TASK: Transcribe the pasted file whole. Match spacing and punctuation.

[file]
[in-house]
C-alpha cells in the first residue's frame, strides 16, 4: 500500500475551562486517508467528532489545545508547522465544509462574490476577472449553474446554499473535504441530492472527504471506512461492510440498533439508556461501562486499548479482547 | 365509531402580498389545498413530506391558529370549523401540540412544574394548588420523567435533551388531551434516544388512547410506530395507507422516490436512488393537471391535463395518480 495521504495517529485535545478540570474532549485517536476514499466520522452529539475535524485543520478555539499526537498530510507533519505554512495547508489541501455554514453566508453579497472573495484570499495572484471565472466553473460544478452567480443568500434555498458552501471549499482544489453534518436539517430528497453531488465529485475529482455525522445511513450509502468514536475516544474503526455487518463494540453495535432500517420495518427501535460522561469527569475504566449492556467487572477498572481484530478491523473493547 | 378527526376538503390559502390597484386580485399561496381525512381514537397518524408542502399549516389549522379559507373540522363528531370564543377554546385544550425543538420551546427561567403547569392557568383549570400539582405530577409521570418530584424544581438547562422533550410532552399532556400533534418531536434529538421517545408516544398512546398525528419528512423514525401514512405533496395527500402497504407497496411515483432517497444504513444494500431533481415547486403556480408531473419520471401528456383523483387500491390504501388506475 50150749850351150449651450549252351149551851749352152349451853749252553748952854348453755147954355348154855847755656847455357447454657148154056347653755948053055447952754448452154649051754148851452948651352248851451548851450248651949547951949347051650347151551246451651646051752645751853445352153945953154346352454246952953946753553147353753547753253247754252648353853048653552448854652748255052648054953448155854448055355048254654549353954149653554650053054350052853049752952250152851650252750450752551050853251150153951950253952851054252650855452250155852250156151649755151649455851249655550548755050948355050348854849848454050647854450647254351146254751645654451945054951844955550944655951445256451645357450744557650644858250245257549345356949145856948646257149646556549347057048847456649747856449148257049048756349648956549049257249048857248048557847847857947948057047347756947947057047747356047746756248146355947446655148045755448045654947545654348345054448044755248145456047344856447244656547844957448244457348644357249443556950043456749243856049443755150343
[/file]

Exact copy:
[in-house]
C-alpha cells in the first residue's frame, strides 16, 4: 500500500475551562486517508467528532489545545508547522465544509462574490476577472449553474446554499473535504441530492472527504471506512461492510440498533439508556461501562486499548479482547 | 365509531402580498389545498413530506391558529370549523401540540412544574394548588420523567435533551388531551434516544388512547410506530395507507422516490436512488393537471391535463395518480 495521504495517529485535545478540570474532549485517536476514499466520522452529539475535524485543520478555539499526537498530510507533519505554512495547508489541501455554514453566508453579497472573495484570499495572484471565472466553473460544478452567480443568500434555498458552501471549499482544489453534518436539517430528497453531488465529485475529482455525522445511513450509502468514536475516544474503526455487518463494540453495535432500517420495518427501535460522561469527569475504566449492556467487572477498572481484530478491523473493547 | 378527526376538503390559502390597484386580485399561496381525512381514537397518524408542502399549516389549522379559507373540522363528531370564543377554546385544550425543538420551546427561567403547569392557568383549570400539582405530577409521570418530584424544581438547562422533550410532552399532556400533534418531536434529538421517545408516544398512546398525528419528512423514525401514512405533496395527500402497504407497496411515483432517497444504513444494500431533481415547486403556480408531473419520471401528456383523483387500491390504501388506475 50150749850351150449651450549252351149551851749352152349451853749252553748952854348453755147954355348154855847755656847455357447454657148154056347653755948053055447952754448452154649051754148851452948651352248851451548851450248651949547951949347051650347151551246451651646051752645751853445352153945953154346352454246952953946753553147353753547753253247754252648353853048653552448854652748255052648054953448155854448055355048254654549353954149653554650053054350052853049752952250152851650252750450752551050853251150153951950253952851054252650855452250155852250156151649755151649455851249655550548755050948355050348854849848454050647854450647254351146254751645654451945054951844955550944655951445256451645357450744557650644858250245257549345356949145856948646257149646556549347057048847456649747856449148257049048756349648956549049257249048857248048557847847857947948057047347756947947057047747356047746756248146355947446655148045755448045654947545654348345054448044755248145456047344856447244656547844957448244457348644357249443556950043456749243856049443755150343